CUOMO: Why do you think?

BROWNSTEIN: Because I think the magnitude of the threat. I mean, you know, I read a piece on this week quoting historians as saying, this is probably the greatest threat to America's fundamental cohesion since the civil war, not because we haven't been divided before but because the forces of kind of separation. The forces that's would undermine the kind of the constitutional order now have such a hold on one of the political parties.

And again, I think that very extremism does offer an opportunity to Biden. Because as Laura noted, three-quarters of Republicans say the election was stolen. That is a very scary number from the point of view of domestic extremism.

But about one fifth to one quarter of Republican are saying, they agree that Biden won, they are unhappy with the way the party has responded since November and they are uneasy with Trump's (inaudible), disgusted by Trump's action since November and that made -- give Biden a point of leverage from which to try to pressure some of the Republican in Congress to say, alright, I am not part of that, I'm part of the solution.

CUOMO: John I'm coming to you in a second, but let me go to Laura first with this. Let me borrow from Walt Frasier. I never like to take people's words without a footnote. If to Ron Brownstein you got to play with cohesion if you're Biden in terms of trying to bring people together. What do you think of the idea, Laura that the media needs to play on adhesion? Because the idea of accountability coming through Congress, I think is pretty slim. I don't think you see anything happening to any of the lawmakers other

than maybe Trump, but I think that's a long shot. How much of it is on the media to do something will get boring is such a rapid media cycle which is to stay on people who chose Trump over party and country, that now when they want to be about things that are about virtue and integrity and about (inaudible) and they didn't do it during Trump. How much of that is on us?

BARRON-LOPEZ: Well, it's on us a lot, Chris, I mean, that's our job, right, which is it to tell the viewers the truth, which is to provide the correct context.

And so that necessary context is to tell our readers and our viewers that this Republican voted with more than 100 others to overturn the will of the electorate, to overturn Biden's rightful legitimate win.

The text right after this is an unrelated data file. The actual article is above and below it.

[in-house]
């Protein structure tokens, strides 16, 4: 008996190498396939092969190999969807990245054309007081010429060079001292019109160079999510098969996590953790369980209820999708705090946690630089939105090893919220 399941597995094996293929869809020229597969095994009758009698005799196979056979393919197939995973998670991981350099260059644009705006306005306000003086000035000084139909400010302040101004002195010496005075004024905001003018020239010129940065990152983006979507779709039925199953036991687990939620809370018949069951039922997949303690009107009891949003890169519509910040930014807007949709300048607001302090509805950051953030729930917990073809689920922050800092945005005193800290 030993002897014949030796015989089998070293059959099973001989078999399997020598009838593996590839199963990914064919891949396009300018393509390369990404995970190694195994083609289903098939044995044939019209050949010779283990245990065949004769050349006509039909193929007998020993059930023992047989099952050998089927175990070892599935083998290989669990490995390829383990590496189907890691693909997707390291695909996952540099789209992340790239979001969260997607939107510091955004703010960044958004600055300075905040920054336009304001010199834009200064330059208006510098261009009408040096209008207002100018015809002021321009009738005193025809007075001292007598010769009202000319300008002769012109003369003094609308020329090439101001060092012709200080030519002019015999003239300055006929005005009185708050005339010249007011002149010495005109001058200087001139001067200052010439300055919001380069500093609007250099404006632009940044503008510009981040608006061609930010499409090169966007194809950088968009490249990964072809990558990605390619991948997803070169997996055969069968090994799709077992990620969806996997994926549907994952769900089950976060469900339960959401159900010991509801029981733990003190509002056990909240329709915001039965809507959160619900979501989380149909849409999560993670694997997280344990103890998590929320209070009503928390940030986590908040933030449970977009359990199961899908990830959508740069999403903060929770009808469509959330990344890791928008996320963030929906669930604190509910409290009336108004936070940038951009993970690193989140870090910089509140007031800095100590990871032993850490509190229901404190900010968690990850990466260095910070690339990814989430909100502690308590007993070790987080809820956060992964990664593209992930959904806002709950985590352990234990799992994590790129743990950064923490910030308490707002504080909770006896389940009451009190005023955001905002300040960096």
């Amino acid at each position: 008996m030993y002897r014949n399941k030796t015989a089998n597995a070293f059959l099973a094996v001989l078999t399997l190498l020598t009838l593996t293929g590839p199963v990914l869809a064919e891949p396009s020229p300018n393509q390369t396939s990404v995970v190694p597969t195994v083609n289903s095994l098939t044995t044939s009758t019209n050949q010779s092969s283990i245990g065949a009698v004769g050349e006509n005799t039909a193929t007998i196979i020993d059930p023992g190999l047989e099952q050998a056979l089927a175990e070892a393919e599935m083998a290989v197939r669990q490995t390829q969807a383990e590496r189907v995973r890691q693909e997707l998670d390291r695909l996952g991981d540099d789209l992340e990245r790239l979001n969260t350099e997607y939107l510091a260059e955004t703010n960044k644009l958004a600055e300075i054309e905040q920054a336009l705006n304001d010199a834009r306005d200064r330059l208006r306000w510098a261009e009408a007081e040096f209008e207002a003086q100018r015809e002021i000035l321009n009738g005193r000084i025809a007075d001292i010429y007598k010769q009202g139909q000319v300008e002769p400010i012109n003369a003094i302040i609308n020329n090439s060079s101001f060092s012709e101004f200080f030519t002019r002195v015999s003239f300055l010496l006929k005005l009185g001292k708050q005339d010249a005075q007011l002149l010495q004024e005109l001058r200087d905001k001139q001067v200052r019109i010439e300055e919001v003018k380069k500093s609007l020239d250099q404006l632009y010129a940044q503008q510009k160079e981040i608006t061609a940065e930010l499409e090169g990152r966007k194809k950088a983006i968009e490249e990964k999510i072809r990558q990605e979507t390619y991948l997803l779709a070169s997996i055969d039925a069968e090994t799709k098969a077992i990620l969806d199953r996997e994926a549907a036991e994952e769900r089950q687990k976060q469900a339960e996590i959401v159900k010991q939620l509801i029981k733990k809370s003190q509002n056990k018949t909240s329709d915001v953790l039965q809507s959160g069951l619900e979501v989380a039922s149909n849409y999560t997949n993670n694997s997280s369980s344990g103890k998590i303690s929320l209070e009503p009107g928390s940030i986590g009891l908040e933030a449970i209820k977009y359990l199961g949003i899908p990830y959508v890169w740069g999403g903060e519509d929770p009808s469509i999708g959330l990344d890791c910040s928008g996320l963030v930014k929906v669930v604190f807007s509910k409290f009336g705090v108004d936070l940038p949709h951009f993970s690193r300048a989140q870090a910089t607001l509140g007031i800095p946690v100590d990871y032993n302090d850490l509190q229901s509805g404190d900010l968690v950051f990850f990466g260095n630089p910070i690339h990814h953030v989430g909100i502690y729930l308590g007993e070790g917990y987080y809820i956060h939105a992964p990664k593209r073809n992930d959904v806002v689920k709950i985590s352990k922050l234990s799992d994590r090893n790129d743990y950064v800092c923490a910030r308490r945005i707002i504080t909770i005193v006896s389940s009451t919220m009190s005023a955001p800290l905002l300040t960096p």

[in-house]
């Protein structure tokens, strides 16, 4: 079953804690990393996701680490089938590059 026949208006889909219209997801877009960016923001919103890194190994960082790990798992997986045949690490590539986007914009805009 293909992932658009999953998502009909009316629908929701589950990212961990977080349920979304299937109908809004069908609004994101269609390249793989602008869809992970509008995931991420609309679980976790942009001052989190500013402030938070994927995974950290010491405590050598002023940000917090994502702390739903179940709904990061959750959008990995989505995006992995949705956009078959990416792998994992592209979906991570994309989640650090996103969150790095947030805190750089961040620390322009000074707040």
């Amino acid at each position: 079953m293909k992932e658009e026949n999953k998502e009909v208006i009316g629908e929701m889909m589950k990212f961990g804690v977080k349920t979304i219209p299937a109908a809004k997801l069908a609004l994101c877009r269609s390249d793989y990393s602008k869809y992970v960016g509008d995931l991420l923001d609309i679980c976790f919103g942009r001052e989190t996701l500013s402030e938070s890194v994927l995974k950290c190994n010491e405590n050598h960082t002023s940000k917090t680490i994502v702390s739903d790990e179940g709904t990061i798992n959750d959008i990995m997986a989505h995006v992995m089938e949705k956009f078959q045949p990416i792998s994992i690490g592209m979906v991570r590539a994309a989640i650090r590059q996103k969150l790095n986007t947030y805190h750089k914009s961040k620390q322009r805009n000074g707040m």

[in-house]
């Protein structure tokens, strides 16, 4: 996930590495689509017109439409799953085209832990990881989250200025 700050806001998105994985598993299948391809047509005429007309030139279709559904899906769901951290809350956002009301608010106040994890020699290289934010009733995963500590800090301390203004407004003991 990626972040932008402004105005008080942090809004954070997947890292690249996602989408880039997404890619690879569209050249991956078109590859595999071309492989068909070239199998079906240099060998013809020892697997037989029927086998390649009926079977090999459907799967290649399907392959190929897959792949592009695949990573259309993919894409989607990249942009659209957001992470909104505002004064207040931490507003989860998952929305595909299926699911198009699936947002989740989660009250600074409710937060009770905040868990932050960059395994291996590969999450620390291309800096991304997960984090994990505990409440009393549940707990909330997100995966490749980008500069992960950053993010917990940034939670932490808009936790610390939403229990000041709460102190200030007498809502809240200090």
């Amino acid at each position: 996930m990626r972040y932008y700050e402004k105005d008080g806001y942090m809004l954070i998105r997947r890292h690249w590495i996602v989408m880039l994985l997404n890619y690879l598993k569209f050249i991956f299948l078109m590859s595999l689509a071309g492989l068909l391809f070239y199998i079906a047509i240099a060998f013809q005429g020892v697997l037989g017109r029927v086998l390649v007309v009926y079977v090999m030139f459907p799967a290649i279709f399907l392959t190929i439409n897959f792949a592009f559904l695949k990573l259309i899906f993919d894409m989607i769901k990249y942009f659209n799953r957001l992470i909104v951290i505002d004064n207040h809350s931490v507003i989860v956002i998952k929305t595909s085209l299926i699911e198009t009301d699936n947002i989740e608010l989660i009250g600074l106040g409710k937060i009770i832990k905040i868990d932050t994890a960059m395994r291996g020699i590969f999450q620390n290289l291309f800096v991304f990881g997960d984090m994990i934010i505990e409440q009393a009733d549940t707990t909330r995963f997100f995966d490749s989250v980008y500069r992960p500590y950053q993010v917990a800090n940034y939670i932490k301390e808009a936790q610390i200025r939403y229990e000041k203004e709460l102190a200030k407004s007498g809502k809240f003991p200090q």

That this Republican during Democratic years, you know, insert Republican that they were fiscal hawks but now -- but during the Trump years forgot about that and decided to spend a lot of money and now again, because a Democrat is in power there's fiscal hawks again. So that is exactly what we need to be doing in the years ahead.

CUOMO: Avlon.

AVLON: Couple of things. First of all context is key. We need to impose perspective on our politics and that means accountability for the 147 members of this sedition caucus inside the Republican Party. That votes needs (inaudible) them around. But in general, media needs to get better covering governing.

Donald Trump exploited the fact, we've got a conflict bias in our business and exploited it very well to distract us as a nation. So we all collectively need to get better at covering governing and finding the (inaudible) in that.

On the divisions in the country and the Capitol. First of all, it's not a given to politicians, try to unite the country. It may had been in the past, but we saw in this election that that is actually a very different approach that Donald Trump and Joe Biden took.

From campaigning in places that Trump won, like Joe Biden did, to the speech he gave yesterday, his core message has been about unity. And yes he can work with a fifth of the Republican Party and that will be key to anything resembling a bipartisan governing majority. But he shouldn't be naive about the other forces. These are old forces we are confronting. He didn't only mentioned this union, as Ron mentioned. He also mentioned white supremacy. First president to do it.

And so these are historic forces we are dealing with. The insurrectionists and separatist and successions has all from the same ilk and that lockdown was because of threats to the president and threats to the Republic.

And that's the kind of force that our country is fighting right now. And Joe Biden has got the ability and I think the moral authority to reach across the aisle with Senators hose he's known for decades to say, come, let's reason together again, because we cannot be consumed by these divisions.

CUOMO (on camera): John, Laura, Ron, thank you very much. The inauguration is over, but this phase is just beginning. Washington is a city on alert. The threat of more domestic terror is fresh. But first, another remarkable site from inauguration day. The new commander-in-chief taking time to honor America's fallen.






DON LEMON, CNN HOST (on camera): So one of the key themes in president Biden's inaugural address unifying the nation and vowing to be president for all Americans.


BIDEN: To all those who did not support us, let me say this. Hear me out as we move forward. Take a measure of me and my heart. If you still disagree, so be it. That's democracy. That's America. The right to dissent peaceably within the guardrails of our republic is perhaps this nation's greatest strength. You hear me clearly, disagreement must not lead to disunion. And I pledge this to you. I will be a president for all Americans. All Americans.


And I promise you I will fight as hard for those who did not support me as for those who did.


LEMON (on camera): So, there's a new administration. Running the country right now. A new day dawning in America now that Joseph R. Biden has been inaugurated the 46th President of the United States. A lot more of our continuing coverage live on this historic day.